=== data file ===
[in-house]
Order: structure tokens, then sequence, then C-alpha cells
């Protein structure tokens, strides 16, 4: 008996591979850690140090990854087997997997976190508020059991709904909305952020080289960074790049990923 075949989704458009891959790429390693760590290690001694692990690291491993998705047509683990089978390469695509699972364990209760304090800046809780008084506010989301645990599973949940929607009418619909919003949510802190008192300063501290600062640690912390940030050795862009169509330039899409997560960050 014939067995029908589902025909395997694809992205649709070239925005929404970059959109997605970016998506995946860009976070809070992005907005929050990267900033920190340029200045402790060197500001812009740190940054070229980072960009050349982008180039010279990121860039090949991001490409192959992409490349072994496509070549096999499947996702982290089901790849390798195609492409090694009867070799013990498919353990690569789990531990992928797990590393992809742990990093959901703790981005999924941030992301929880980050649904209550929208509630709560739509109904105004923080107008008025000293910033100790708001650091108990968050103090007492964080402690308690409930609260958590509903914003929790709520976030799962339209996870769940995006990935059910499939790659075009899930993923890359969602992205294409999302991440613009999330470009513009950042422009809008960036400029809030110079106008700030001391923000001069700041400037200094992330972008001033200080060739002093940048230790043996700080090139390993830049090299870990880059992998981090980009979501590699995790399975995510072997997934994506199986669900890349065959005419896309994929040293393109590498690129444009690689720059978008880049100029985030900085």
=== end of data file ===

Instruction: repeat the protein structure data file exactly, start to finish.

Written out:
[in-house]
Order: structure tokens, then sequence, then C-alpha cells
């Protein structure tokens, strides 16, 4: 008996591979850690140090990854087997997997976190508020059991709904909305952020080289960074790049990923 075949989704458009891959790429390693760590290690001694692990690291491993998705047509683990089978390469695509699972364990209760304090800046809780008084506010989301645990599973949940929607009418619909919003949510802190008192300063501290600062640690912390940030050795862009169509330039899409997560960050 014939067995029908589902025909395997694809992205649709070239925005929404970059959109997605970016998506995946860009976070809070992005907005929050990267900033920190340029200045402790060197500001812009740190940054070229980072960009050349982008180039010279990121860039090949991001490409192959992409490349072994496509070549096999499947996702982290089901790849390798195609492409090694009867070799013990498919353990690569789990531990992928797990590393992809742990990093959901703790981005999924941030992301929880980050649904209550929208509630709560739509109904105004923080107008008025000293910033100790708001650091108990968050103090007492964080402690308690409930609260958590509903914003929790709520976030799962339209996870769940995006990935059910499939790659075009899930993923890359969602992205294409999302991440613009999330470009513009950042422009809008960036400029809030110079106008700030001391923000001069700041400037200094992330972008001033200080060739002093940048230790043996700080090139390993830049090299870990880059992998981090980009979501590699995790399975995510072997997934994506199986669900890349065959005419896309994929040293393109590498690129444009690689720059978008880049100029985030900085």